If you are a gardening beginner, note that that there are self-pollinating crops that are easy to grow and harvest seeds from, like beans, lettuce, peas and tomatoes.

Here’s a guide to the difference between hybrid species and those that spread through open pollination.

Open-pollinated seeds

Open pollination is a form of natural plant reproduction that occurs in one of two ways:

  1. In open-pollination, cross-pollination occurs when two varieties of the same plant species reproduce with the help of natural pollinators like birds or the wind. This is common with squash plants when you have different varieties planted close together.
  2. Self-pollination occurs when a plant has both male and female parts so it can reproduce by itself. Self-pollinating plants like tomatoes breed true to the parent plant and you don’t need to isolate them to avoid contamination from other varieties.

Hybrid seeds

Hybrid seeds develop after the highly controlled cross-pollination between different varieties of the same species of plants. Although cross-pollination occurs naturally, the results are too random to be reproduced and marketed on a large scale.

This means the hybrids you see in stores are not open-pollinated like heirloom varieties but created under controlled conditions.

Heirloom seeds

“Heirloom” refers to older, well-established varieties of open-pollinated plants and seeds that have developed stable genetic characteristics.

Before, heirloom seeds were considered rare seeds. Now, you can look for and use heirloom seeds to maintain variety in your home garden.

Tips to enjoy a sustainable, year-round harvest, regardless of climate

Even if you don’t live in an area with temperate climates, you can successfully grow foods year-round.

And while growing crops in colder areas can be difficult, it’s not impossible. With some extra work, you can grow cold-hardy crops.

When gardening in colder climates, keep in mind that biennials require two full growing seasons before seeds are produced.

If you live in a warmer area, biennials planted in the fall will produce seeds the following spring, like beets, cabbages and carrots.

Time your planting and harvesting, especially when plants grow at different rates.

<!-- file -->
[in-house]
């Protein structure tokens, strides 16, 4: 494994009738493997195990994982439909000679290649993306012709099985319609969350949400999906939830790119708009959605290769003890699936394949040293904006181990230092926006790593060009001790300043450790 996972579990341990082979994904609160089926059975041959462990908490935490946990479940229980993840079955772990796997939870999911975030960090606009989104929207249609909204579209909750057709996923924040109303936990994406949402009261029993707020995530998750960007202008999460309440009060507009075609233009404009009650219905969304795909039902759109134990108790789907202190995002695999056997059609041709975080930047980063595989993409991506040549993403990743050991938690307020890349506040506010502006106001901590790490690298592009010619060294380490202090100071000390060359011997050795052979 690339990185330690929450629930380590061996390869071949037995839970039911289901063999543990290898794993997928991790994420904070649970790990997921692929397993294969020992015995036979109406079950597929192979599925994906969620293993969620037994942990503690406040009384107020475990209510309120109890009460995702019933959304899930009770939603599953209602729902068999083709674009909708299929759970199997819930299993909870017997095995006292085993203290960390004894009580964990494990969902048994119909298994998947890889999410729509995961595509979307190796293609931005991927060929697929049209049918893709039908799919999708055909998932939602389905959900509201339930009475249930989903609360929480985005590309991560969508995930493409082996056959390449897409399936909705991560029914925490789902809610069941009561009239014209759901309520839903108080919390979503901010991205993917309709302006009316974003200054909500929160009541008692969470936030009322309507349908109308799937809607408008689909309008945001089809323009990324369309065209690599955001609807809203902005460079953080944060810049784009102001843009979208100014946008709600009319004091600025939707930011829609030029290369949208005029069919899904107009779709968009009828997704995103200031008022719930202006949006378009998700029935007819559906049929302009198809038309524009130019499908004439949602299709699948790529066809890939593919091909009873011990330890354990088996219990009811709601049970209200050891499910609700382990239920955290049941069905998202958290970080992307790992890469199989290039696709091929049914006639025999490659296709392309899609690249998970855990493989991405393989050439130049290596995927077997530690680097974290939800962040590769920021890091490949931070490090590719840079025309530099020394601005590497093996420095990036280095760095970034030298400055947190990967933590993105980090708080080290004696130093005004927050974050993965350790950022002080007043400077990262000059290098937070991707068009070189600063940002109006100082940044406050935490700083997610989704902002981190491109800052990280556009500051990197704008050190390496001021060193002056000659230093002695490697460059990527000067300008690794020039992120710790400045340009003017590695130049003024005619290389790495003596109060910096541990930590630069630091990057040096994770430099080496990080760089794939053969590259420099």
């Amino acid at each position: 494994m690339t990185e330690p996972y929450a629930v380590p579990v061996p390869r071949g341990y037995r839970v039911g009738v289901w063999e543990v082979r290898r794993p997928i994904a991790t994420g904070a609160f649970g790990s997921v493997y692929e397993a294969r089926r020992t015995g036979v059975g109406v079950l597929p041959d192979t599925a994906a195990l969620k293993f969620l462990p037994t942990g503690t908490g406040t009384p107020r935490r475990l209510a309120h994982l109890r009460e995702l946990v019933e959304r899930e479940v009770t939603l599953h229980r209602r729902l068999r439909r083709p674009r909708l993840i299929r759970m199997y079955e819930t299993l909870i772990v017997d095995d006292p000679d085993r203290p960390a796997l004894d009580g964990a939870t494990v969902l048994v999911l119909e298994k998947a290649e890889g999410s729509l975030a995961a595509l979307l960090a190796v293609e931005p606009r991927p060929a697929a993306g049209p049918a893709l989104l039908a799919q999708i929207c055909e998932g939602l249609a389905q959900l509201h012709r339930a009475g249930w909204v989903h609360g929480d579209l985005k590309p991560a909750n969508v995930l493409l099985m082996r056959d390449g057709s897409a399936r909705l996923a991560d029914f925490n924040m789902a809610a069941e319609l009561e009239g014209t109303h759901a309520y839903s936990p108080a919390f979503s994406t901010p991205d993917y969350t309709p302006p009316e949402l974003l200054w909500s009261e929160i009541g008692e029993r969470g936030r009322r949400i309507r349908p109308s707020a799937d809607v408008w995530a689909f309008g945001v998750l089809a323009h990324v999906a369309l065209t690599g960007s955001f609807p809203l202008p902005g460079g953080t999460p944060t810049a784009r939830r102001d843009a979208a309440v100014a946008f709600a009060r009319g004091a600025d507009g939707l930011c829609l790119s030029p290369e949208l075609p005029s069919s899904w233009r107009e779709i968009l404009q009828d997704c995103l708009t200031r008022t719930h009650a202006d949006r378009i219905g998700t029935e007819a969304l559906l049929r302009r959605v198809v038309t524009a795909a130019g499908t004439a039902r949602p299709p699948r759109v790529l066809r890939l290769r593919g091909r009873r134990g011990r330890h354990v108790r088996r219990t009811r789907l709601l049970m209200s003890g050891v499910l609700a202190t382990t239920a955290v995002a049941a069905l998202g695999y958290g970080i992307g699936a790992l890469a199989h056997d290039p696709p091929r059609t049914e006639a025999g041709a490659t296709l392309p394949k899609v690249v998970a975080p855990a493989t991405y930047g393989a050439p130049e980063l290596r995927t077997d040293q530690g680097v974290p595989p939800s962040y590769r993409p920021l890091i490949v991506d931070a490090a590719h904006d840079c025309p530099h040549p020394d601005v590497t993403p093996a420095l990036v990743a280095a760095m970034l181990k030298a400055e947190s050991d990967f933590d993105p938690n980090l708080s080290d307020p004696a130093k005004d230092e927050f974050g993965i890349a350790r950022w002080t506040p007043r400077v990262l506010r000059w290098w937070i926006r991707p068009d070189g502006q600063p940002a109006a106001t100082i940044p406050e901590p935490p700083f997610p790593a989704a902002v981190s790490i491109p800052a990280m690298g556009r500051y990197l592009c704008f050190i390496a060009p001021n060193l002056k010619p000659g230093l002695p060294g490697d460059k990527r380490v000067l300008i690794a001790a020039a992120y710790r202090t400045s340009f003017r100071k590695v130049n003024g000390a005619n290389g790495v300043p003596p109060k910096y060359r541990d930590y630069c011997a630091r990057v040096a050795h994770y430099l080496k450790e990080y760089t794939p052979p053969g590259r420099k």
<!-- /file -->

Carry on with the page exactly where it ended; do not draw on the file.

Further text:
Aside from sowing seeds, you can improve your garden by planting lots of different root vegetables. Doing this helps add variety, flavor and nutrition to your annual harvest.

Take notes to keep track of your plant-growing schedule. Monitoring your plants makes it easier to determine when to harvest crops and seeds.

Proper storage is crucial when you harvest your own seeds. Store harvested seeds in a dark and dry, well-ventilated area. If your seeds are improperly stored, they may become unusable.

Exposure to humidity and moisture will allow mildew to grow on your seeds and you can’t plant contaminated seeds in your garden. Making sure you have a steady supply of healthy seeds means you can enjoy a bounty harvest in a healthy, sustainable garden.

Become more self-reliant by growing fresh produce in your home garden. Harvest seeds from healthy crops so you have a steady supply of fresh, nutritious and organic fruits and veggies year -round.

When harvesting seeds from your successful crops, store them properly and plant them strategically. For best results, use a planting calendar, take detailed notes and learn about basic plant biology.

Like many endeavors, learning how to harvest seeds takes some time and effort. By putting in the work, you can plant and establish a bountiful garden that will provide your family with fresh produce.

Sources:

AskAPrepper.com

Extension.unr.edu

RealFoodHomestead.com

RockinWHomestead.com